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inhabitant
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Gulliver's Travels
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inhabitant
Used In
Gulliver's Travels
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  • It contains above eighty thousand houses, and about six hundred thousand inhabitants.
  • I then advanced forward near half a mile, but could not discover any sign of houses or inhabitants; at least I was in so weak a condition, that I did not observe them.
  • A description of the inhabitants.
  • When we came to land we saw no river or spring, nor any sign of inhabitants.
  • I fell into a high road, for so I took it to be, though it served to the inhabitants only as a foot-path through a field of barley.
  • 2d, He shall not presume to come into our metropolis, without our express order; at which time, the inhabitants shall have two hours warning to keep within doors.
  • I was endeavouring to find some gap in the hedge, when I discovered one of the inhabitants in the next field, advancing towards the stile, of the same size with him whom I saw in the sea pursuing our boat.
  • It was reckoned that above a hundred thousand inhabitants came out of the town upon the same errand; and, in spite of my guards, I believe there could not be fewer than ten thousand at several times, who mounted my body by the help of ladders.
  • The inhabitants subject to fear and disquietudes.
  • If the censure of the Yahoos could any way affect me, I should have great reason to complain, that some of them are so bold as to think my book of travels a mere fiction out of mine own brain, and have gone so far as to drop hints, that the Houyhnhnms and Yahoos have no more existence than the inhabitants of Utopia.
  • He descended from the stage, and commanded that several ladders should be applied to my sides, on which above a hundred of the inhabitants mounted and walked towards my mouth, laden with baskets full of meat, which had been provided and sent thither by the king’s orders, upon the first intelligence he received of me.
  • I thought it the most prudent method to lie still, and my design was to continue so till night, when, my left hand being already loose, I could easily free myself: and as for the inhabitants, I had reason to believe I might be a match for the greatest army they could bring against me, if they were all of the same size with him that I saw.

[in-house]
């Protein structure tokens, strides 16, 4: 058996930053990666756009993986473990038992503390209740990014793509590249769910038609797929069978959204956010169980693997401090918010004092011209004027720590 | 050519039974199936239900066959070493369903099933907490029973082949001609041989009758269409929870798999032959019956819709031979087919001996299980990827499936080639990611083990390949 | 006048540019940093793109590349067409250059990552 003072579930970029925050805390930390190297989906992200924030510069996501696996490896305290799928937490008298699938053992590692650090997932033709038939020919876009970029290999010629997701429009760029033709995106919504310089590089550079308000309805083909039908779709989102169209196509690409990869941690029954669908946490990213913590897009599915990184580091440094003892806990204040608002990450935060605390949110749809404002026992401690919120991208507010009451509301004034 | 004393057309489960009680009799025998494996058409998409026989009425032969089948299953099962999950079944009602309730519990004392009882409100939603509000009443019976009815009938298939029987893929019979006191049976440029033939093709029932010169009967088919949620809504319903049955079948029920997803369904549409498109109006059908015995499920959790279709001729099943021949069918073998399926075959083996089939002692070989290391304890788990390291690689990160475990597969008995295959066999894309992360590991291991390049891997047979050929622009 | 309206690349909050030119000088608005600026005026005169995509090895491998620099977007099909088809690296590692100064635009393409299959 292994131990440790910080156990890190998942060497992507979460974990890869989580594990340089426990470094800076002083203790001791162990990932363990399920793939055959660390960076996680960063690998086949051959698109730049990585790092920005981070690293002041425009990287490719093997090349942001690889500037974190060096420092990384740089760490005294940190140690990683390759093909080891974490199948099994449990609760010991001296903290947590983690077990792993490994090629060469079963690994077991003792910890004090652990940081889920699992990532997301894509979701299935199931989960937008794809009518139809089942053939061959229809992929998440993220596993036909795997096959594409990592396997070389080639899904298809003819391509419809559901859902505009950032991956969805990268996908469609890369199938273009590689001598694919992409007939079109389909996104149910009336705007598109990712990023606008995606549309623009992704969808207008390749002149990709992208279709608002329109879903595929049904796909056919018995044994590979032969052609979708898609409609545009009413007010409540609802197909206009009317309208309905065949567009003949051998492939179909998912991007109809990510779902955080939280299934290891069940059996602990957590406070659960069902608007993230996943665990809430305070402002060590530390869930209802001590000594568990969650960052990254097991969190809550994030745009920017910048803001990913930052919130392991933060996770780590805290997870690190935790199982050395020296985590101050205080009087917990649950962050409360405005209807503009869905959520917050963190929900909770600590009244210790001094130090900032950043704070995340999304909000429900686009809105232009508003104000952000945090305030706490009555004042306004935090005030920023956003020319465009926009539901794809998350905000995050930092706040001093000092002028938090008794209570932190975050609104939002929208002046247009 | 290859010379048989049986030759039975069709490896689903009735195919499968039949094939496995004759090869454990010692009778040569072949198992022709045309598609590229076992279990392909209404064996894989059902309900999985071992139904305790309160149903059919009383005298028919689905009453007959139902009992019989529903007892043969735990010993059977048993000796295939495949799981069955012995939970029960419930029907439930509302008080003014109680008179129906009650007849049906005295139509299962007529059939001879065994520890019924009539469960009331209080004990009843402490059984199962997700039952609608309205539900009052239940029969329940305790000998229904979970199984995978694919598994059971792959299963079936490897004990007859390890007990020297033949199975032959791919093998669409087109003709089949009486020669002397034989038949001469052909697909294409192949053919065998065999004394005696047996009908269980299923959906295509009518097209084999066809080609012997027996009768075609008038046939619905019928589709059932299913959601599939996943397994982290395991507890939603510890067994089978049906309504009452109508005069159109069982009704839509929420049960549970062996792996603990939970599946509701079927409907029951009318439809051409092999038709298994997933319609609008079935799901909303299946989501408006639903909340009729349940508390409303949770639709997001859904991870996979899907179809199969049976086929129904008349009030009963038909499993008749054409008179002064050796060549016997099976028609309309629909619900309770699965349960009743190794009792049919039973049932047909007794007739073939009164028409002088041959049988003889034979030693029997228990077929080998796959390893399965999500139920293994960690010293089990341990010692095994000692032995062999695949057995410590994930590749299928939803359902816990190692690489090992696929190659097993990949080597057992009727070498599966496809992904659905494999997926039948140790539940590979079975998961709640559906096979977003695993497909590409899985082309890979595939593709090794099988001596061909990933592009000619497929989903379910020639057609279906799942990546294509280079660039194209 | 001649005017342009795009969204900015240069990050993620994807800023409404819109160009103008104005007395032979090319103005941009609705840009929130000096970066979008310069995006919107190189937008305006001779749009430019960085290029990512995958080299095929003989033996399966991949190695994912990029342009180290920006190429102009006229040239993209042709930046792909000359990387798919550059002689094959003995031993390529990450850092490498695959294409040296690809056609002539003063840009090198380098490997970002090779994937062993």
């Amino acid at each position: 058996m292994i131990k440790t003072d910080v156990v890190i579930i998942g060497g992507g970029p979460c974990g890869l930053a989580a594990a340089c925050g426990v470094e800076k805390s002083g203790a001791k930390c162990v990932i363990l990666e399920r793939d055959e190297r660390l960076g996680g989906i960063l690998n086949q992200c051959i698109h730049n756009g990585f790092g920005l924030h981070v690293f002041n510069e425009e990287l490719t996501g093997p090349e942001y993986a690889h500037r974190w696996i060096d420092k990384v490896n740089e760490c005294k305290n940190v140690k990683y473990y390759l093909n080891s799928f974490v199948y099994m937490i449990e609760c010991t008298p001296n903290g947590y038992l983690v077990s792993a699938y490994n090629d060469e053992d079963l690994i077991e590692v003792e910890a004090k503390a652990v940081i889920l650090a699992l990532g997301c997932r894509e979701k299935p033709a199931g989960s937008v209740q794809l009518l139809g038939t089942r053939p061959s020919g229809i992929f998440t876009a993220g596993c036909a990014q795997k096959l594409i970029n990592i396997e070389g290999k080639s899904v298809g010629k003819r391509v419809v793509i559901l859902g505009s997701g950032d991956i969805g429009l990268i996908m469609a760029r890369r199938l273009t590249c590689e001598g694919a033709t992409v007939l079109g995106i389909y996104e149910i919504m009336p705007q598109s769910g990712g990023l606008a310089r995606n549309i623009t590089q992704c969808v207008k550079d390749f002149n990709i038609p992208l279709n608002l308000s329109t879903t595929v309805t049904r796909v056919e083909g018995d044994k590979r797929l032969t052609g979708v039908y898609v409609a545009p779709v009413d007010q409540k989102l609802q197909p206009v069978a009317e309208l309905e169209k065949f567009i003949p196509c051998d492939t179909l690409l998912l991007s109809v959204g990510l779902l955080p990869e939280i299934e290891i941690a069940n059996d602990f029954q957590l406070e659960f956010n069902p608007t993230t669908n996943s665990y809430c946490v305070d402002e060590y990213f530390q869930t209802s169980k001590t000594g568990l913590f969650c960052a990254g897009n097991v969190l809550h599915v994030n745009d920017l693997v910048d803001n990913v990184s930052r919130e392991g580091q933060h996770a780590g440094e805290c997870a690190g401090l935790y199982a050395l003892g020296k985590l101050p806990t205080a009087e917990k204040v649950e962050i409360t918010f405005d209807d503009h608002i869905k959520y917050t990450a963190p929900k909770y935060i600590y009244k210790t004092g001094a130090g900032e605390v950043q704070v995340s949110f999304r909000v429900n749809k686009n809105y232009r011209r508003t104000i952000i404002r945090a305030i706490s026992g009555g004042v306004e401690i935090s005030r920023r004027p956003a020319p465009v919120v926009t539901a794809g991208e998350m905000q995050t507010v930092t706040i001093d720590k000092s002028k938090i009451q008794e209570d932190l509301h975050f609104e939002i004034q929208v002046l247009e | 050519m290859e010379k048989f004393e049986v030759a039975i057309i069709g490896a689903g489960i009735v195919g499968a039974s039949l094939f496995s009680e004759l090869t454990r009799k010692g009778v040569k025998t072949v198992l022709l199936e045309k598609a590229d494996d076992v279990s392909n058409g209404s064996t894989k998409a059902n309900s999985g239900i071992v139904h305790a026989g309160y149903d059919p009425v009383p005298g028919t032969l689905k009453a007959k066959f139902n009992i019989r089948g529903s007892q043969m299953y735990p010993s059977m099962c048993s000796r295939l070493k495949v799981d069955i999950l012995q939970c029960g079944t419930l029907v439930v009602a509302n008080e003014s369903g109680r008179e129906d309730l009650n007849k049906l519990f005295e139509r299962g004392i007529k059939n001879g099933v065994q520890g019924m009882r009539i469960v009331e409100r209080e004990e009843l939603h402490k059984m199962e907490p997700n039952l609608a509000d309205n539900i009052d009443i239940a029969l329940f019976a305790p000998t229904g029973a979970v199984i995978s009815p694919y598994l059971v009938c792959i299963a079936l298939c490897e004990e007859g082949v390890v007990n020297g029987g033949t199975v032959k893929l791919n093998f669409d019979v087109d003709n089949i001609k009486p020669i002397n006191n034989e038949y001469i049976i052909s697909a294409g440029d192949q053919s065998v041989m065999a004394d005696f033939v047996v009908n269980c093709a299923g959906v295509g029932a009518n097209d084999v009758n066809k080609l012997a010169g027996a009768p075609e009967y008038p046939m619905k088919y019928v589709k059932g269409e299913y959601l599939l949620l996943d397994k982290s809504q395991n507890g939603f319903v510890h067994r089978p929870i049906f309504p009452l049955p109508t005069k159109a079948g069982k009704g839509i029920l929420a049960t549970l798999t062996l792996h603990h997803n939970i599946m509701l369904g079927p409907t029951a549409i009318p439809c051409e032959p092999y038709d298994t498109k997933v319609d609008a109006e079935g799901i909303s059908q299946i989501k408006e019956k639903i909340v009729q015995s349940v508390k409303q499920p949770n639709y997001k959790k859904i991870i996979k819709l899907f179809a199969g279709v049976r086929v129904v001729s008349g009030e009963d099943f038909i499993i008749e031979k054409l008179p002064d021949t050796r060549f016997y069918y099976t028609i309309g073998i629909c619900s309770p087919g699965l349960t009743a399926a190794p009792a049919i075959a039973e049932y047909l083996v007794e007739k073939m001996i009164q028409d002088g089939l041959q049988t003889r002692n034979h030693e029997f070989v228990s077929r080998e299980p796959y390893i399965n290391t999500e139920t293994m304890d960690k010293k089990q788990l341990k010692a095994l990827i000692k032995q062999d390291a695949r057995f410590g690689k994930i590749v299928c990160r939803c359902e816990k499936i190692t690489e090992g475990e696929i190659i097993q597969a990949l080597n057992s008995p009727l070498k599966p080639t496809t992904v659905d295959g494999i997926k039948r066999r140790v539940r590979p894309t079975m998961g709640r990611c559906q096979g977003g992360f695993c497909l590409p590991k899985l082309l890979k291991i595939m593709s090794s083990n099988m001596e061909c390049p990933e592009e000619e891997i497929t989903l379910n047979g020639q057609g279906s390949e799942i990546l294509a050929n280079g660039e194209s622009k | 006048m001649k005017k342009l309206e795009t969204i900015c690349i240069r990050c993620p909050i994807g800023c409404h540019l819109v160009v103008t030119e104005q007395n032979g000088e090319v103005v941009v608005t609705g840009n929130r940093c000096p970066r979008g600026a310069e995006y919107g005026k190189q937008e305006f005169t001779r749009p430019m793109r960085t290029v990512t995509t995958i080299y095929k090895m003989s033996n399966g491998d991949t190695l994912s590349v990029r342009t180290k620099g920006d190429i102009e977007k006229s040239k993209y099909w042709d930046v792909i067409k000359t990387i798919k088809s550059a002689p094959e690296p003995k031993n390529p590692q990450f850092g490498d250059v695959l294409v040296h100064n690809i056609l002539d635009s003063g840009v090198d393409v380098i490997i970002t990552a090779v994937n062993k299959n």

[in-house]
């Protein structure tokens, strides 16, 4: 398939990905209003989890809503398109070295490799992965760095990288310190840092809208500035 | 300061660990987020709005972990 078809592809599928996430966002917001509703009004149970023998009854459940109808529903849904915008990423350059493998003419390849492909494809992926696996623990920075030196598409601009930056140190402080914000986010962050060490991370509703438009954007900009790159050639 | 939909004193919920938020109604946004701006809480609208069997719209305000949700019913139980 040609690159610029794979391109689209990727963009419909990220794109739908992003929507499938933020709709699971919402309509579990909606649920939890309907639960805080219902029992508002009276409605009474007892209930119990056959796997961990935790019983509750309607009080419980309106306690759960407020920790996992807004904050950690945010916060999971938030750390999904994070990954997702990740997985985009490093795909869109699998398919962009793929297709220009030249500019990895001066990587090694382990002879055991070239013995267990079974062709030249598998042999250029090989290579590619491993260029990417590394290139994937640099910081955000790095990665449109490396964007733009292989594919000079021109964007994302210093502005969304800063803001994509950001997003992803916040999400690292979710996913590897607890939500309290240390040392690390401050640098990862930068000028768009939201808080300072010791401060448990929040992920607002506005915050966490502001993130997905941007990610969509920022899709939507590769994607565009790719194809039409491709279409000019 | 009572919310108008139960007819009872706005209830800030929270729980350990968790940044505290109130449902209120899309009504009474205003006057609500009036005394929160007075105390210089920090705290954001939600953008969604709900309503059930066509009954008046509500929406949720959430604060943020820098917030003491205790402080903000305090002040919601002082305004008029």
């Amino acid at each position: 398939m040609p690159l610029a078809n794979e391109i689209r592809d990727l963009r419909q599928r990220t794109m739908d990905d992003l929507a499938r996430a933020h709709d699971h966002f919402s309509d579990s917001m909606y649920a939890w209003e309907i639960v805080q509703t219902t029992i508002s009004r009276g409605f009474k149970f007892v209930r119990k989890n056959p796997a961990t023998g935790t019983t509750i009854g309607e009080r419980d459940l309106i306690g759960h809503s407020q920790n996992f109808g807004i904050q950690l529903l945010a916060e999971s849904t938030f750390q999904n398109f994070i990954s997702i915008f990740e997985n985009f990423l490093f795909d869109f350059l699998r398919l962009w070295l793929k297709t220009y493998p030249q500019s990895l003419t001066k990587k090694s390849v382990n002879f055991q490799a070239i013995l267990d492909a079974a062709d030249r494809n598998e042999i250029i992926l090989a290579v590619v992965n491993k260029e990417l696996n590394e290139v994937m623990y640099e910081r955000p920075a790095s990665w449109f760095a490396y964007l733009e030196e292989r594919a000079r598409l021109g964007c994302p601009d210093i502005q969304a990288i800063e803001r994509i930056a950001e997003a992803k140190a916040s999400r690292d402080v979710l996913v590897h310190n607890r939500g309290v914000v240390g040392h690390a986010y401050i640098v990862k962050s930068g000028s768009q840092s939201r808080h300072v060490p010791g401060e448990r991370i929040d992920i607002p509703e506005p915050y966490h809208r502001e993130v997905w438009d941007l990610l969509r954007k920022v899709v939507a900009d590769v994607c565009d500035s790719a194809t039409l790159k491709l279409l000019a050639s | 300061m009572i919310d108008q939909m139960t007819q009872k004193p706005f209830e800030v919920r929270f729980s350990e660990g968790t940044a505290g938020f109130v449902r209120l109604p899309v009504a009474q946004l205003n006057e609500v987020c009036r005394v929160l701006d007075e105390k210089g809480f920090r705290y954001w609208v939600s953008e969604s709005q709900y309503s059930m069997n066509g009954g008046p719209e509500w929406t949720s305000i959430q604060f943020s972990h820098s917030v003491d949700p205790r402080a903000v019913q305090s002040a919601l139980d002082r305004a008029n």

• It cost me much trouble to explain to him what I was doing; for the inhabitants have not the least idea of books or literature.
  • I saw no inhabitants in the place where I landed, and being unarmed, I was afraid of venturing far into the country.
  • I admired the strength, comeliness, and speed of the inhabitants; and such a constellation of virtues, in such amiable persons, produced in me the highest veneration.
  • I mean, if the inhabitants ought to be believed, unless a dispute may arise concerning the two Yahoos, said to have been seen many years ago upon a mountain in Houyhnhnmland.
  • However, it was necessary to mention this matter, lest the world should think it impossible that I could find sustenance for three years in such a country, and among such inhabitants.
  • When I gave that free censure of the country and its inhabitants, he made no further answer than by telling me, "that I had not been long enough among them to form a judgment; and that the different nations of the world had different customs;" with other common topics to the same purpose.
  • In this terrible agitation of mind, I could not forbear thinking of Lilliput, whose inhabitants looked upon me as the greatest prodigy that ever appeared in the world; where I was able to draw an imperial fleet in my hand, and perform those other actions, which will be recorded for ever in the chronicles of that empire, while posterity shall hardly believe them, although attested by millions.
  • I was amazed to see such actions and behaviour in brute beasts; and concluded with myself, that if the inhabitants of this country were endued with a proportionable degree of reason, they must needs be the wisest people upon earth.
  • Having lived three years in this country, the reader, I suppose, will expect that I should, like other travellers, give him some account of the manners and customs of its inhabitants, which it was indeed my principal study to learn.